DOTr Guidelines For Commuters During The Quarantine5 min read
Amid the threat of the COVID-19 pandemic, the Department of Transportation (DOTr) released guidelines for public transport in low-risk areas under the state of general community quarantine (GCQ).
This set of DOTr GCQ guidelines applies to both transport operators and the riding populace. This is because even with lowered restrictions, infection through public transport is still possible in low-risk areas.
“Public transportation in the road sector will be available in areas declared under GCQ but we will strictly impose health safety standards at all times to ensure the safety of our drivers and passengers,” said DOTr Assistant Secretary Mark Villar.
The DOTr said that all modes of public transport must adhere to the following to be allowed to operate:
- Operators should impose policies that will curb the spread of the coronavirus both inside the vehicles and at terminals or waiting stations. Measures include mandatory use of face mask for drivers/operators and commuters as well as disinfecting stations in terminals.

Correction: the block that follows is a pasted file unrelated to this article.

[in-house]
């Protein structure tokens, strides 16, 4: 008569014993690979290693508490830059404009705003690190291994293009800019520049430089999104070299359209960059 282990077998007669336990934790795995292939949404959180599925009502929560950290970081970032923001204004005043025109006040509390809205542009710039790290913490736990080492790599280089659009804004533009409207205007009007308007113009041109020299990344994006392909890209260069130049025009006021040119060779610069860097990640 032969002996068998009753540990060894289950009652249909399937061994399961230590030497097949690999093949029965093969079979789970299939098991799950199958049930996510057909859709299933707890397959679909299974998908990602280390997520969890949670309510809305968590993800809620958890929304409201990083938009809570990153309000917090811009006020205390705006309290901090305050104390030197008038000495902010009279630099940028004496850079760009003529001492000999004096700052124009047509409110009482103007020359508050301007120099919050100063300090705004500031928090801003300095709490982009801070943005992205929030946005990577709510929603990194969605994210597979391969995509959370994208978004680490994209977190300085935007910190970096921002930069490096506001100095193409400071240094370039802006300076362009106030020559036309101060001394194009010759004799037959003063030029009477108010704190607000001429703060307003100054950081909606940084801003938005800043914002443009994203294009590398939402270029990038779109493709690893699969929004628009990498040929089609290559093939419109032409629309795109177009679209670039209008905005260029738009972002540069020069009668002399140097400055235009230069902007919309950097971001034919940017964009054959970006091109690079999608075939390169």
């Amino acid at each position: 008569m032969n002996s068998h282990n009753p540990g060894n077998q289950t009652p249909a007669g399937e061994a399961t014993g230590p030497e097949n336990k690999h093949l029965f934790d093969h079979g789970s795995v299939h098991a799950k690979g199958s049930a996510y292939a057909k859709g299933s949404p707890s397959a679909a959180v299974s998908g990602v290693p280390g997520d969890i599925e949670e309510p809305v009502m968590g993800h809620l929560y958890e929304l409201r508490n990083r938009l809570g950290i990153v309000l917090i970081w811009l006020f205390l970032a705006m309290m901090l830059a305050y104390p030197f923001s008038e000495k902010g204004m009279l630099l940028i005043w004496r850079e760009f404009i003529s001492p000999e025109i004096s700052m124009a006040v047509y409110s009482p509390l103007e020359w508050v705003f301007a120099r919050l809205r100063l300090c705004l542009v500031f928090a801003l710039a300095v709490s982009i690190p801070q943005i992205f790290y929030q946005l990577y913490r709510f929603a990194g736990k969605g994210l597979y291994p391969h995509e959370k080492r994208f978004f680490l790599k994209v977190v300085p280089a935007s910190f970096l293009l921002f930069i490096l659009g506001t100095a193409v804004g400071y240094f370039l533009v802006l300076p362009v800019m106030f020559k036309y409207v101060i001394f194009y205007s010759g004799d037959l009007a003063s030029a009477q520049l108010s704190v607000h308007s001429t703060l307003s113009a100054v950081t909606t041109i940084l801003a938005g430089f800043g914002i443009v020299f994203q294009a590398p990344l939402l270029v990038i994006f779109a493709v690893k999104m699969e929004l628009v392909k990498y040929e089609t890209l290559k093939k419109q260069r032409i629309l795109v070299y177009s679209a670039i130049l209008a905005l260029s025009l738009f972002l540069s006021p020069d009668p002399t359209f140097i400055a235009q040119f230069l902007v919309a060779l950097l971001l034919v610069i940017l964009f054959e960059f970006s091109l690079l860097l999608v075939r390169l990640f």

- Drivers can also set up transparent covers on their stations to serve as protective shield from any form of droplet transmission, thereby minimizing their risk of getting the virus.
- Social distancing measures shall remain in place under GCQ. This means there will be a 50-percent reduction in the capacity of public utility vehicles’ (PUV). Passengers are then required to occupy a seat apart from one another.
Additional DOTr GCQ guidelines for public utility vehicles